Networking events, such as trade shows, industry get-togethers, and club events are great ways to meet and greet and both start relationships and build new ones. Here are some ways you can maximize the benefits of a networking event for both your individual sales career and that of your sales team.
#1 – Greet Friends and Move On
Say “hi” to your known friends and colleagues and quickly get up to date on things. The key here is “quickly.” Your goal should be to re-affirm connections and then move on.
#2 – Meet New People
Your goal should be to meet new people and get to know them. This means ignoring your sales instincts and talking and listening rather than selling. Make sure your business cards are readily accessible on your person and plentiful so you can hand them out easily. Your goal is to meet new contacts, build your network, and establish the connection before moving on or bringing new people to the conversation to keep the expansion going. Be sure to make notes on or attached to a business card in order to keep your memory about who it is associated with.
#3 – Always Keep and Eye Out for Synergies
If you meet someone who isn’t a fit for you, but is for someone else you know, make the introduction as quickly as possible. Don’t be stingy about this as it is a fast way to build confidence in both your established contact and the new person you’ve met. They’ll always love you for these synergistic connections and will reciprocate when the time comes.
#4 – Get Names Down
The best way to build a relationship quickly is to know the other person’s name. They’re more likely to take the effort to then memorize yours. The simplest way is to use the business card or name tags to repeat the person’s first name in conversation two or three times to make it stick in your mind. Likely, when they see you making this effort, they’ll reciprocate. Knowing names quickly puts names to faces in later conversation after the fact.
#5 – When You Aren’t Sure, Gravitate to Food and Drink
When you aren’t sure where best to “run in” to new people, always remember that the highest traffic areas will be near food and drink. On the other hand, don’t always be eating or drinking and if you are doing one, don’t do the other – hold a drink or food, not both; you need one hand free for handshakes and business card trading.
#6 – Do Not Barge Into Groups
If someone is talking with someone else, do not barge into the conversation. Instead, wander in that direction and get next to them, but don’t cut in. Simply stand close by and be sure you’re noted without interrupting the conversation. When it’s natural, most people will let you in. Cutting in is rude and makes a bad first impression. It’s generally not a good idea to approach people deep in one-on-one conversation or somewhat hushed talking at all.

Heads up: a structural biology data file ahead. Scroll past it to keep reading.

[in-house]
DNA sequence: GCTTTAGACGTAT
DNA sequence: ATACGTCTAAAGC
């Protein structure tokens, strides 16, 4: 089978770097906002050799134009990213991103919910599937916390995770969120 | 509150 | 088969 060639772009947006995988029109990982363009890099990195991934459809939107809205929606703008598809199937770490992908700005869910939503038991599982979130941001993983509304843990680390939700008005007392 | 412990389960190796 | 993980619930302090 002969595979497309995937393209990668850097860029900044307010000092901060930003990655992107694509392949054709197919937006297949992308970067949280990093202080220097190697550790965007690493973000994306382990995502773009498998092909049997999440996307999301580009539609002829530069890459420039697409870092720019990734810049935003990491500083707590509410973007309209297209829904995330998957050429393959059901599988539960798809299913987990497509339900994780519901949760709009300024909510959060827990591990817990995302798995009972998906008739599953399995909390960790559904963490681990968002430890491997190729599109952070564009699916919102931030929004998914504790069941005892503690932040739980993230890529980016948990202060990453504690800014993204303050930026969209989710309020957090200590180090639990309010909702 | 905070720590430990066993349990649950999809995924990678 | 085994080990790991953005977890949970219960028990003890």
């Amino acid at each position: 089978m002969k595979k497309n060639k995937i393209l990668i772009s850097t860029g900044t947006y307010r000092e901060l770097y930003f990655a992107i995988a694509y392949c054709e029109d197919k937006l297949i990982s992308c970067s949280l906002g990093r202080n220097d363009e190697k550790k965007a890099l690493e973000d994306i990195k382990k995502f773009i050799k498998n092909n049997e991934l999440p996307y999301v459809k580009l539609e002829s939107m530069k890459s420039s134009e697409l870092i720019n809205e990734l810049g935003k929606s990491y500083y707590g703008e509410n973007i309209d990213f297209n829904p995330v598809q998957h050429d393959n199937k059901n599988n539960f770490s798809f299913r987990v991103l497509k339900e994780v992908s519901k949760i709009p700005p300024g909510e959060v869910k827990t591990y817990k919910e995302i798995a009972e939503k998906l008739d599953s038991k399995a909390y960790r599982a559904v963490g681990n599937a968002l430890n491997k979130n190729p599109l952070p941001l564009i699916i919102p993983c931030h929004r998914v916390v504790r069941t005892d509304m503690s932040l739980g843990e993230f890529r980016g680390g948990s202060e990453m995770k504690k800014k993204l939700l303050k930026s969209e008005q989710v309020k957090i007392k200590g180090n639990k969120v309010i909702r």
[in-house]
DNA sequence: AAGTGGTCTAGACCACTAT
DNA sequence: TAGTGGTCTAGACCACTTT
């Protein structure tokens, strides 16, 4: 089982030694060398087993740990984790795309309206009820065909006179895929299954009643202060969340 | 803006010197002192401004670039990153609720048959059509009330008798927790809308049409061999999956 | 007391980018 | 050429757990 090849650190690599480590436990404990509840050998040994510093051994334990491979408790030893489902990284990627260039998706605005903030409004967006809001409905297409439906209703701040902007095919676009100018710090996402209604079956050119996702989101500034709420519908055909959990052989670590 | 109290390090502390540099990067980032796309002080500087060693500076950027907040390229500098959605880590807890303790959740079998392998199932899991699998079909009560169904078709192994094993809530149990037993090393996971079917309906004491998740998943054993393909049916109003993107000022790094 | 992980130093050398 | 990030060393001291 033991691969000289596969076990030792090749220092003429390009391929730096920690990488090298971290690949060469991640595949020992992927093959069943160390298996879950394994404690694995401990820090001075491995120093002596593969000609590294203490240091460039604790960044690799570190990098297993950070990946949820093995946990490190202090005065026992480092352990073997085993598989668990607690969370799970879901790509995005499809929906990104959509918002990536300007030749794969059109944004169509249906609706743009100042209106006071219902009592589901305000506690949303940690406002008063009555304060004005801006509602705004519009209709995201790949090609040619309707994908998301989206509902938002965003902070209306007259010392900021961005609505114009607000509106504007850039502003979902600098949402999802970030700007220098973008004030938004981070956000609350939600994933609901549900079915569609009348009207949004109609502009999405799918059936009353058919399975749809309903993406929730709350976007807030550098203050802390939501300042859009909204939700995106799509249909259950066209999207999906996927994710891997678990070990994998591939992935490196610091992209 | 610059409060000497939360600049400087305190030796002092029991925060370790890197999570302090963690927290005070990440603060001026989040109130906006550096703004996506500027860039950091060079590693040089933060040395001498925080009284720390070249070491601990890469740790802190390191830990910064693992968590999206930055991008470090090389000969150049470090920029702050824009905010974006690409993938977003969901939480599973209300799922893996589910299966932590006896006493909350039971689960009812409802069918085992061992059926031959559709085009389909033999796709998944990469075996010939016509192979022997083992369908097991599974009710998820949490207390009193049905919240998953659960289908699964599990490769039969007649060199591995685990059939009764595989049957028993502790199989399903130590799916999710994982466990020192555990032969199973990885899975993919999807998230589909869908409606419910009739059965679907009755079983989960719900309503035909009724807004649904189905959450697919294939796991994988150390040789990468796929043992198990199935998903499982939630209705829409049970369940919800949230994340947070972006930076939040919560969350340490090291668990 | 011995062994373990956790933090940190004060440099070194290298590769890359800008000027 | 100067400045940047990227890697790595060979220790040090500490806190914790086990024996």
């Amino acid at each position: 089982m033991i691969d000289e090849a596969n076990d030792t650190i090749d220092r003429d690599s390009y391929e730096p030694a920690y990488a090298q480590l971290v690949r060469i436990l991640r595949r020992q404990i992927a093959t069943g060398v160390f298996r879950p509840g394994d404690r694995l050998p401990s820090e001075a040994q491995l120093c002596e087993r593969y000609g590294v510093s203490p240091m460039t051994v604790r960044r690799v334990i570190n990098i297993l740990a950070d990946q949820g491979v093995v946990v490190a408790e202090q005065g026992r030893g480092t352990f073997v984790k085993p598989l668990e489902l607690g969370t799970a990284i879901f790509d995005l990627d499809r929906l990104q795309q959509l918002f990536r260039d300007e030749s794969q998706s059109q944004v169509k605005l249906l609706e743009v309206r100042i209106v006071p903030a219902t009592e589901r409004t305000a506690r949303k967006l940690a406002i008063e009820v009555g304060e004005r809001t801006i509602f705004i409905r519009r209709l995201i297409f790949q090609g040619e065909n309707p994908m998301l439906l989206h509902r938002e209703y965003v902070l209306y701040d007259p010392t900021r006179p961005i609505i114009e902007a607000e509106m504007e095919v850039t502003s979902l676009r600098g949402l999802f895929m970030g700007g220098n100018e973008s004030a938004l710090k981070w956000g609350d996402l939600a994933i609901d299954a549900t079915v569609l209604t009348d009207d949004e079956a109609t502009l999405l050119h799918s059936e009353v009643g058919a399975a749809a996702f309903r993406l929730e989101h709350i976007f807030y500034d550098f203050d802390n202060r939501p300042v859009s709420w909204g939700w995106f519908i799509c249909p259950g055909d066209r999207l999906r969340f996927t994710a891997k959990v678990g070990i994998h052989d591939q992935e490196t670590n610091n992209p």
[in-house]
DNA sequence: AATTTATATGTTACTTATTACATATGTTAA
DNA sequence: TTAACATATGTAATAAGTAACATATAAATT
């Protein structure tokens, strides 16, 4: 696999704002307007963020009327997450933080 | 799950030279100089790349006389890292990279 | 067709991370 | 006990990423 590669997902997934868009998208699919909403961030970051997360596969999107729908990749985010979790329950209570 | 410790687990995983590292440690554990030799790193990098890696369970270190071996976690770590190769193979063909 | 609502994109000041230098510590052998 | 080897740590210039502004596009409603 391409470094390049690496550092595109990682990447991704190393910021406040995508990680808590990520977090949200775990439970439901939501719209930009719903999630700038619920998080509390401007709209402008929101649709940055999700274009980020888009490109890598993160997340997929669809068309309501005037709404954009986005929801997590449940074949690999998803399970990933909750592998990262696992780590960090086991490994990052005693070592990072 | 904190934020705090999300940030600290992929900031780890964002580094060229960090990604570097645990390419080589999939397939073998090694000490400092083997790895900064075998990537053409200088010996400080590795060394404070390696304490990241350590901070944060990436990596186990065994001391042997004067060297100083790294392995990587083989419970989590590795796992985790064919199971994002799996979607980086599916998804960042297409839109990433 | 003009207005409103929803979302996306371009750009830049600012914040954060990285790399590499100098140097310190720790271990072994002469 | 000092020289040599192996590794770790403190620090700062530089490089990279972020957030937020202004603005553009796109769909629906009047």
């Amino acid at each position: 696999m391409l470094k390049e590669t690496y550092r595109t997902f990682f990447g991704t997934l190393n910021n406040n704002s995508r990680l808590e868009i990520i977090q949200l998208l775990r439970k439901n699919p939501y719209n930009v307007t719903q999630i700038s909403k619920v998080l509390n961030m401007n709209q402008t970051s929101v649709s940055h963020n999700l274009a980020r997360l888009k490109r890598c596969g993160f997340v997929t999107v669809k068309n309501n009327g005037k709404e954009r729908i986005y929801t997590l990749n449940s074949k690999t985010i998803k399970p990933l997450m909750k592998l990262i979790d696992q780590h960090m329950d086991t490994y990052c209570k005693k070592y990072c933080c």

#7 – Look for the Wallflowers
At every event, there will be those who are natural wallflowers, ending up at the periphery of the room and not engaging a lot of people. These are often valuable people to know as you can not only make contact easily (they’ll be happy for the conversation), but are often very close to the others they do know and will let you in if you’re graceful.
#8 – Follow Ups Are Primary
Always follow up a conversation within two or three days in order to keep it alive. If you talk with someone at an event and then don’t contact them for weeks or months, they’ll not likely remember you when you do make the contact. Keep it fresh by contacting within 72 hours.
#9 – Develop Don’t Hoard
Develop relationships rather than just seeing how many you can make and horde business cards as a result. It’s about quality, not quantity. Someone can know a hundred people in the business but have a near-useless network because most of them don’t know him or her. Another person might only know ten people, but they’re well-known and complementary, so the network is firm and profitable for all.
#10 – Stay Professional
Finally, remember that you’re at these events to network and build relationships, not party and tell war stories of your questionable youth. Too many people attend networking events and end up becoming the somewhat embarrassing “partier” who goes a little too far. Don’t be that person.